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Deriving equation of motion

  1. May 20, 2015 #1
    Hi!

    I have the following problem with some old lecture notes I recently had a look on.

    I have two different fermions (1 and 2) with masses m1 and m2
    and the following Lagrangian (where the mass term for fermion 2 is dropped, because we are only interested in the dynamics of fermion 1) of the form:

    [tex]\mathcal{L} = \bar{\Psi}_{1} \left( i {\not}{\partial} - {\not}{A} \left( 1 - \gamma_{5} \right) - m_{1} \right) \Psi_{1},[/tex]

    where

    [tex]A^{\mu} = \dfrac{G_{F}}{\sqrt{2}} \left[ \bar{\Psi}_{2} \gamma^{\mu} \left( 1 - \gamma_{5} \right) \Psi_{2} \right] =: (\varphi, \vec{A})[/tex]

    If we compute the equation of motion from that (Euler-Lagrange), one finds:

    [tex]\left( i \dfrac{\partial}{\partial t} - \varphi \right) \Psi_{1} =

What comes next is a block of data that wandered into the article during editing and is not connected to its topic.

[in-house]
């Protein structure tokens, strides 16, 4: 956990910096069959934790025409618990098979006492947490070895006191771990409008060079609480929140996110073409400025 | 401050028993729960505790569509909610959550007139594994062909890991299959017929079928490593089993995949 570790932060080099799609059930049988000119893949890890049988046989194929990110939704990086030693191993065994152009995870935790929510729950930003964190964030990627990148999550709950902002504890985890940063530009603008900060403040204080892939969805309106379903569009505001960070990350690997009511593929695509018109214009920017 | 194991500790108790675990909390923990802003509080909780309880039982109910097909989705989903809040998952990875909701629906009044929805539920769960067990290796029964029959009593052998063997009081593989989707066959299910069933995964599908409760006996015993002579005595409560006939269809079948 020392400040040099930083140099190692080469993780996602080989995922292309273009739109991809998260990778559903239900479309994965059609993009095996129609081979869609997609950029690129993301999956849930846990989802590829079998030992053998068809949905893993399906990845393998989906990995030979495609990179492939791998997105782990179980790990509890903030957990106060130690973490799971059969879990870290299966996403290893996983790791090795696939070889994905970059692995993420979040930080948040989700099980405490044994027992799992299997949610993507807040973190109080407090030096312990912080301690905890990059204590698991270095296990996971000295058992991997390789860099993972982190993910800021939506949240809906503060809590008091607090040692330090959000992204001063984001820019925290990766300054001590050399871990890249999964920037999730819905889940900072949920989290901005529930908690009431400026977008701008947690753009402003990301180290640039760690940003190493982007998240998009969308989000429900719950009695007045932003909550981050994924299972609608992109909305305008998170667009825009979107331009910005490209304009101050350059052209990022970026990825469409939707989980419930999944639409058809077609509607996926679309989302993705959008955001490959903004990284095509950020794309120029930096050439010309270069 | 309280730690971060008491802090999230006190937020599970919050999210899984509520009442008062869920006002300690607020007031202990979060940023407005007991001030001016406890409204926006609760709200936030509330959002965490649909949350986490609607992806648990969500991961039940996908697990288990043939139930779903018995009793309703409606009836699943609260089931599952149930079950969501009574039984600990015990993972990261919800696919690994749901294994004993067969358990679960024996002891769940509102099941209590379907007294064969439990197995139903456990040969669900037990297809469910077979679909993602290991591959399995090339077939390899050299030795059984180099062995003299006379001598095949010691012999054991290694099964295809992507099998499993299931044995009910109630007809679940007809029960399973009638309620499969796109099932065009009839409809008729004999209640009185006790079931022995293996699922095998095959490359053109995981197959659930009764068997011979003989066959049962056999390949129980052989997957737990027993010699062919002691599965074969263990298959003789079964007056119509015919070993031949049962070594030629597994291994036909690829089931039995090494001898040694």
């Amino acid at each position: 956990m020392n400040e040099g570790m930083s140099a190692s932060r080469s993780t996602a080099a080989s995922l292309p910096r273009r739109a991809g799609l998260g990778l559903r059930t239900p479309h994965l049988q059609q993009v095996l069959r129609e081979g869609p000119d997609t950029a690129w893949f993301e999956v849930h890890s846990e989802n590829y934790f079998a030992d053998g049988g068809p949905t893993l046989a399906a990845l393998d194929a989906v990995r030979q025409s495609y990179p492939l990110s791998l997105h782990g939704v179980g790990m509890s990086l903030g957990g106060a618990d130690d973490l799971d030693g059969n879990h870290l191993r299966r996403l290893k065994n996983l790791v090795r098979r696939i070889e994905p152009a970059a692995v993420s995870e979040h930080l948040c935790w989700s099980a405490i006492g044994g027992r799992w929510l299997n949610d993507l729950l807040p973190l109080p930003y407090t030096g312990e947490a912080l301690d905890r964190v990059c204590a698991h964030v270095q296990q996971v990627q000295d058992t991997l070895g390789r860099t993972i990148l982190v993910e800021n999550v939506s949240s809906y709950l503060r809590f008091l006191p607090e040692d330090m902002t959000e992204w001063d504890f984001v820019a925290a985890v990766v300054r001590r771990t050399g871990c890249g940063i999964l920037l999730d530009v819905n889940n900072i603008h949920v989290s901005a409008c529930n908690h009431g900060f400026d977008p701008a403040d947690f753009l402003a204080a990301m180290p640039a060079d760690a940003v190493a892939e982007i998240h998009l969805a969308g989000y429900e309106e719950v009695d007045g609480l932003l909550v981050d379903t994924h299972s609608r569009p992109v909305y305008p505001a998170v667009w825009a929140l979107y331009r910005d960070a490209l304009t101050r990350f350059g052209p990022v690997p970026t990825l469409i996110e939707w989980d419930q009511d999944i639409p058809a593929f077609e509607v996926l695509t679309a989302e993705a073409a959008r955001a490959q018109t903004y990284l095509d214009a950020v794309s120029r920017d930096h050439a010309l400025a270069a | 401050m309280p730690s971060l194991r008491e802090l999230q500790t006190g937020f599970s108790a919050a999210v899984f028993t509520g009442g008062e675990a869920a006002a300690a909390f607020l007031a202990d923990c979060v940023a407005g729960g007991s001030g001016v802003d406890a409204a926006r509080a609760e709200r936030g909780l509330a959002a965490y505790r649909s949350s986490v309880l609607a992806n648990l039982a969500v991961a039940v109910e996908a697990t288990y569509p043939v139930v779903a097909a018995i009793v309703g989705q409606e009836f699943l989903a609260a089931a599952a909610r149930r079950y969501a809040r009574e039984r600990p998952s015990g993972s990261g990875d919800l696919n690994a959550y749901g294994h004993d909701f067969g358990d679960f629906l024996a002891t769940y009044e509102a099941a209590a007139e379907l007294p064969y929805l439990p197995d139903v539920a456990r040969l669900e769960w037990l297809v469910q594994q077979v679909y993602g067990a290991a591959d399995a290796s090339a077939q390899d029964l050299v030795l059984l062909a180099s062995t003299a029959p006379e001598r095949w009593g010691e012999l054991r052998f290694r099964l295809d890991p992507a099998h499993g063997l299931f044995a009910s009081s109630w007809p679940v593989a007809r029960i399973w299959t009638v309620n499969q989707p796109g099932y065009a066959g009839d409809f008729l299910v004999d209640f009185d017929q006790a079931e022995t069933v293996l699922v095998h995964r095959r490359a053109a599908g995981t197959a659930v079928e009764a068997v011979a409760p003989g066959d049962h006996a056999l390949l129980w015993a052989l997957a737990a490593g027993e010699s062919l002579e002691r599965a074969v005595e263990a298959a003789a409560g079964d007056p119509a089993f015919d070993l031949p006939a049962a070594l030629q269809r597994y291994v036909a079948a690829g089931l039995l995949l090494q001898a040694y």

\left[ \vec{\alpha} \cdot \left( \dfrac{1}{i} \nabla - \vec{A} \right) + \beta m_{1} \right] \Psi_{1},[/tex]

    where [itex] \beta = \gamma^{0} [/itex] and [itex] \vec{\alpha} = \beta \vec{\gamma} [/itex]

    I think this is not correct, because there are two [itex] (1 - \gamma_{5}) [/itex] factors missing.
    I find:

    [tex]\left( i \dfrac{\partial}{\partial t} - \varphi ( 1 - \gamma_{5} ) \right) \Psi_{1} =
    \left[ \vec{\alpha} \cdot \left( \dfrac{1}{i} \nabla - \vec{A} ( 1 - \gamma_{5} \right) + \beta m_{1} \right] \Psi_{1}[/tex]

    Did I miss anything? I would be glad if someone could have a short look on it.
    Thanks a lot!
     
  2. jcsd
  3. May 25, 2015 #2
    Thanks for the post! This is an automated courtesy bump. Sorry you aren't generating responses at the moment. Do you have any further information, come to any new conclusions or is it possible to reword the post?
     
  4. May 25, 2015 #3

    nrqed

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    Hi, welcome to PF!


    Can you double check what you wrote above? It does not make sense as stated. A is a gauge field, it should not be expressed in terms of the lagrangian of the second fermion. It looks like what you wrote for A^mu should be a term in the lagrangian, not A^mu
     
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